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Medieval Sword & Shield: The Combat System of Royal Armouries MS I.33 (Inglese) Copertina flessibile – 1 nov 2003

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Le recensioni clienti più utili su (beta) 4.3 su 5 stelle 16 recensioni
4 di 4 persone hanno trovato utile la seguente recensione
3.0 su 5 stelle It's a useful book for educational purposes but it's a decade old ... 15 agosto 2014
Di Greg Henrikson - Pubblicato su
Formato: Copertina flessibile Acquisto verificato
It's a useful book for educational purposes but it's a decade old now and much of this interpretation has since been changed. Wagner and Hand, like many doing I.33 a few years ago, approach it from the perspective of better known, later fighting arts. So anyone familiar with longsword will notice similar footwork and concepts. Their stance is upright and they are quite conservative in using the buckler. Since then most students of this art, including I believe these authors, have been fleshing out the gaps between the panels of the I.33 sketches more accurately. So instead of the upright-posture, side-stepping style of early longsword, we're seeing a much more forward-leaning and dynamic approach that uses the buckler to control the center line and relies on sword rotation for strikes. If anything the buckler has now become the primary "weapon" in I.33, with the sword playing a secondary role rotating around it. The literature for the newer interpretations is still a work in progress, but Roland's work is probably the best one to check out now. Nevertheless I find this book an interesting companion piece in the way it shows how the HEMA interpretation has evolved in the past few years. Just remember not to get too attached to doing things this way, or indeed any one way. Issues as basic as which foot should be forward for various I.33 guards are still being vigorously debated.
33 di 35 persone hanno trovato utile la seguente recensione
5.0 su 5 stelle Author's Comments 8 dicembre 2005
Di Stephen Hand - Pubblicato su
Formato: Copertina flessibile
Medieval Sword and Shield has been well received, but it is not the final word on medieval swordsmanship or on the I.33 system. Research into historical martial arts is like any other historical research. It is an ongoing process, which calls for open minded honesty, and a willingness to update your findings, even if that means admitting that you got some things wrong.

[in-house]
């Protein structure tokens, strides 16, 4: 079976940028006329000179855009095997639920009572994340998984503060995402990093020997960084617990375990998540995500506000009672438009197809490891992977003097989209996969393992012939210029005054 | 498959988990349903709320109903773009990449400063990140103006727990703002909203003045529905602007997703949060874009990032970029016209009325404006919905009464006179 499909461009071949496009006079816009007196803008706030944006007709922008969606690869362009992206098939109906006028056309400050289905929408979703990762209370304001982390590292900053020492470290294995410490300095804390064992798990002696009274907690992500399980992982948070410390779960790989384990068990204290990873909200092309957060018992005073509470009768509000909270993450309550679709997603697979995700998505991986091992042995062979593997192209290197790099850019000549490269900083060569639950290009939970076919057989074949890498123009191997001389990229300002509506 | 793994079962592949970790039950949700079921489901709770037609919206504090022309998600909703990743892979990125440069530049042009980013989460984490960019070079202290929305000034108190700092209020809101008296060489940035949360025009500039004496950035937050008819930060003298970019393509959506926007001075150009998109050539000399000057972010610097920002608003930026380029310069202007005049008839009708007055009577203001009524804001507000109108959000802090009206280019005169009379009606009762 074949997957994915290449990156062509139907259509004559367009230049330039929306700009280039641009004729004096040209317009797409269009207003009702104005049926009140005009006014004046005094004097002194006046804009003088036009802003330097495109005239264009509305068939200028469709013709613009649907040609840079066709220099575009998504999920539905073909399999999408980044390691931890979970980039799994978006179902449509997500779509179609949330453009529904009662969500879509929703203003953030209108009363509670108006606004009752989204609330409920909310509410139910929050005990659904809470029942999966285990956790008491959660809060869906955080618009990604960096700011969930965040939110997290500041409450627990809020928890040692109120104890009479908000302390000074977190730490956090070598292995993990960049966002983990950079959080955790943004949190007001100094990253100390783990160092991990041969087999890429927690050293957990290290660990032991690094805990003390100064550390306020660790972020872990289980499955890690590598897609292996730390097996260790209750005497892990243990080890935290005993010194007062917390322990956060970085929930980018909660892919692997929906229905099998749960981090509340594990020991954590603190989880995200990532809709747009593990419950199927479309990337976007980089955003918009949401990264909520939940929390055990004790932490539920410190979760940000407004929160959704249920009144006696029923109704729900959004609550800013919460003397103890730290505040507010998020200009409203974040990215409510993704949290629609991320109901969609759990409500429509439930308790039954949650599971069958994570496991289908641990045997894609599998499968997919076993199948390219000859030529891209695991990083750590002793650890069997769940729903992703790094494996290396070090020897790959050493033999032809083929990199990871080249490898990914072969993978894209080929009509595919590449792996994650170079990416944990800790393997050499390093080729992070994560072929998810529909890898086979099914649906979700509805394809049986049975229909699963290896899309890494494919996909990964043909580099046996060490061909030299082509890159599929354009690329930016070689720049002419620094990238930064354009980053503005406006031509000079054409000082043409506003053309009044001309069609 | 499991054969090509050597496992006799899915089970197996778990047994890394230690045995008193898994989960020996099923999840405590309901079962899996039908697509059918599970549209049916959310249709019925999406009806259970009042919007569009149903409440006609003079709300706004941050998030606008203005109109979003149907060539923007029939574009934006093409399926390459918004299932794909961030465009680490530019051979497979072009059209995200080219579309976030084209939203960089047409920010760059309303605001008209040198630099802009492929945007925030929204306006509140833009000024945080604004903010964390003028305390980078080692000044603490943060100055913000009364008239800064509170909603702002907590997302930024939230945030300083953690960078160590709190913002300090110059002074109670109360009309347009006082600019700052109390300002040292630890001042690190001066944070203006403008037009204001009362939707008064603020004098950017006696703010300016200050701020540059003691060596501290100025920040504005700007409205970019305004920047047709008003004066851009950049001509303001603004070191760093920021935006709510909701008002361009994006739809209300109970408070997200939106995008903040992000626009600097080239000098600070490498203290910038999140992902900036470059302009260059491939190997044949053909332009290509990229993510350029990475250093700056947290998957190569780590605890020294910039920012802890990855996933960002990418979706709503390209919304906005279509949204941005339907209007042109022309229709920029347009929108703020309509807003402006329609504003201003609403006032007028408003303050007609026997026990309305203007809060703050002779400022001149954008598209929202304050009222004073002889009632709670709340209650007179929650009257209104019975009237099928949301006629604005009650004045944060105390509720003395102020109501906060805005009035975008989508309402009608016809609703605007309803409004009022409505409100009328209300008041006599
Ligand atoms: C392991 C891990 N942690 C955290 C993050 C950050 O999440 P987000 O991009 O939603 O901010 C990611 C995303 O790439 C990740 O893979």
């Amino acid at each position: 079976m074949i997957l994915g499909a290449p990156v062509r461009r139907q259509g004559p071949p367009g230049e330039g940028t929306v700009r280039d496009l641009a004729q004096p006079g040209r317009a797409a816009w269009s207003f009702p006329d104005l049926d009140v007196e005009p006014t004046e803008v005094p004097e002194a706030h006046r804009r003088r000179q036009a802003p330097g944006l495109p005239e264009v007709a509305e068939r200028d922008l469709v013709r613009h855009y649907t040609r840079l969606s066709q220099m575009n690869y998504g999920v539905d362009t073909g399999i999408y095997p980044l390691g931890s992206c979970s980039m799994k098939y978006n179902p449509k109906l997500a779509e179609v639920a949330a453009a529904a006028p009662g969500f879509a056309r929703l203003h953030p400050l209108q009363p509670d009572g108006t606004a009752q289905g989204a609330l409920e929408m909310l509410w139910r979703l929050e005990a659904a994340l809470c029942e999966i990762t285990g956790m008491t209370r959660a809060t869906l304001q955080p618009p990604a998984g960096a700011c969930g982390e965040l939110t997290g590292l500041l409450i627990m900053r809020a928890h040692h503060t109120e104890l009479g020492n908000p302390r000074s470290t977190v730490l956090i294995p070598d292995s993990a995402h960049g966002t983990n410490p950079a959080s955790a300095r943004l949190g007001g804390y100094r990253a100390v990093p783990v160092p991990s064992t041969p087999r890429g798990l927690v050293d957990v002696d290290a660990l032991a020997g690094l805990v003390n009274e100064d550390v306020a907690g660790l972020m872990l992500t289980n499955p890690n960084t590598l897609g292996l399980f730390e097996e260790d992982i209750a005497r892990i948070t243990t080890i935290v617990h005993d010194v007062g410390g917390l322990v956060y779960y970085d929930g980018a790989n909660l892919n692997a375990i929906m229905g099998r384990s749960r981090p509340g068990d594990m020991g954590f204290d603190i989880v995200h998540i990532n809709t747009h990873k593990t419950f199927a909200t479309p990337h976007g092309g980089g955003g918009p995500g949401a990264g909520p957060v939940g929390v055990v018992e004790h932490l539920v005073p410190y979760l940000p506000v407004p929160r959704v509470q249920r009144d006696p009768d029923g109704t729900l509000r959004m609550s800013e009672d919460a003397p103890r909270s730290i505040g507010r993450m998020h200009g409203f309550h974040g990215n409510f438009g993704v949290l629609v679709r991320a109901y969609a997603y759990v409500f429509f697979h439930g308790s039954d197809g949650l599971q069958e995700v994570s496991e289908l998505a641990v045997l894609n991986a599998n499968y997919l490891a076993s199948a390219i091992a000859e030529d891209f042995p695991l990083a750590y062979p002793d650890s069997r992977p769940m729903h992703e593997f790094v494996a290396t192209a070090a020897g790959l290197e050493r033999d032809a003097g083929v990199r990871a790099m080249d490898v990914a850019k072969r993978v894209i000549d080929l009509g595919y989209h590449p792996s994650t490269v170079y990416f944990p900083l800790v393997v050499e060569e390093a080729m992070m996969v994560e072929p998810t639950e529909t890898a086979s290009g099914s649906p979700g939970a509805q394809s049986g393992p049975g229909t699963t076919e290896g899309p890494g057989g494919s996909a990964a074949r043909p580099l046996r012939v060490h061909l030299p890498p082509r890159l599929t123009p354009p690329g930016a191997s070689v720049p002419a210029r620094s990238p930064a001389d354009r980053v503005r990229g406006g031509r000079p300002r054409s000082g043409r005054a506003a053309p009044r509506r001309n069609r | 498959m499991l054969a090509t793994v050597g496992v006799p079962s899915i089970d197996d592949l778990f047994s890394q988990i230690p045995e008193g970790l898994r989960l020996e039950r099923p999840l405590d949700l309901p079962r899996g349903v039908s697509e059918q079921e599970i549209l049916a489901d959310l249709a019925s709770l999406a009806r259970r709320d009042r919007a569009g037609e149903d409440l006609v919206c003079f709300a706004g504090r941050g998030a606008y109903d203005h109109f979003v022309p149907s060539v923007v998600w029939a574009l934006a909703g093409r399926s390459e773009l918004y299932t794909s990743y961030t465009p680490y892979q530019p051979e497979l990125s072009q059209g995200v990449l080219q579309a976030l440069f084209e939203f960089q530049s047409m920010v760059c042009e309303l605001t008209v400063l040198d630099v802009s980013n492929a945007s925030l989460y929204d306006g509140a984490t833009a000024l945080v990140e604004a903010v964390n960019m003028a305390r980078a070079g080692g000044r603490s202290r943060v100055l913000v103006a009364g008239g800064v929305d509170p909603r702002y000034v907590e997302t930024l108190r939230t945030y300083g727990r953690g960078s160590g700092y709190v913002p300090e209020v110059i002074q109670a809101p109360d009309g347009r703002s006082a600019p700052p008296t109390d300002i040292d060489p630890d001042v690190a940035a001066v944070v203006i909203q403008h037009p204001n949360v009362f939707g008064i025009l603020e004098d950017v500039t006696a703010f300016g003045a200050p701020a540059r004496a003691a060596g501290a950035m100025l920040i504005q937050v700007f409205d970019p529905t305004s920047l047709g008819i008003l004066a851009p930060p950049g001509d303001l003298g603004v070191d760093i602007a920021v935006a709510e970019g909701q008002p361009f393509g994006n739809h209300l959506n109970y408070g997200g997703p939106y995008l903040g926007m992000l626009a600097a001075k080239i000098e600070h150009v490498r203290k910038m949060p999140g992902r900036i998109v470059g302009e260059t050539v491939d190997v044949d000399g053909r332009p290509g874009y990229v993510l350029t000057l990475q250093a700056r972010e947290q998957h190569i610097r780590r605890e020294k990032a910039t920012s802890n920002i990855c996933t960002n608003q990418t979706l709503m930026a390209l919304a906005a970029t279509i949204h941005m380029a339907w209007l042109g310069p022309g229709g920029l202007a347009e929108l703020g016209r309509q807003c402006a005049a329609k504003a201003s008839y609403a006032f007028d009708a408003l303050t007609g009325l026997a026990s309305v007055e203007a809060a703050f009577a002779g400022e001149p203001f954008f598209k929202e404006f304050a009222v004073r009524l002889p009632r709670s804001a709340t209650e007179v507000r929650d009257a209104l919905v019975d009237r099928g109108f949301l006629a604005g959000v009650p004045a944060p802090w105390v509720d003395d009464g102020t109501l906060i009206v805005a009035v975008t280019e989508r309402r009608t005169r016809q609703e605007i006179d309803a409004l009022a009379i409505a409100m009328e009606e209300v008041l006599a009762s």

Since writing Medieval Sword and Shield, I have continued my research on this system. This has led to a number of changes in my interpretation and to some new insights into how the artwork, which lacks any perspective or sense of depth, should best be translated into physical movement. My latest thoughts on the system have been presented in a paper in the anthology Spada II, also published by Chivalry Bookshelf. Students of the I.33 system will find this paper a valuable addition to the book.

In closing, I must disagree with the comment by another reviewer that the use of Di Grassi's 16th century Italian footwork terminology was inappropriate. Di Grassi's footwork is not particularly distinctive. The basic forwards, backwards, angled and circular steps of Di Grassi are used in many other arts and in fact it would be difficult to imagine any sort of fencing system without most of these types of movement. The body mechanics of Di Grassi and the I.33 system are not identical, but that does not change a step forward into something other than a step forward. Di Grassi was unique in the detailed terminology he included to describe footwork, and that is why his terminology has become widely used in the historical fencing community.

Stephen Hand
11 di 13 persone hanno trovato utile la seguente recensione
4.0 su 5 stelle Not to be underestimated! 10 marzo 2007
Di Andrew D. Leitch - Pubblicato su
Formato: Copertina flessibile
Wagner & Hand's interpretation is spot-on in a number of very unexpected ways and although its becoming a bit dated now, its still clearly the best companion book for understanding the I.33 manuscript.

The flaws in the book centre around the interpretation of the footwork. Even they admit that they didn't get the footwork right and published an addendum in SPADA II to correct this. The problem with interpreting the footwork lies in the lack of direction given by the manuscript and the tendency of whoever reads the manuscript to connect it to their own martial arts backgrounds.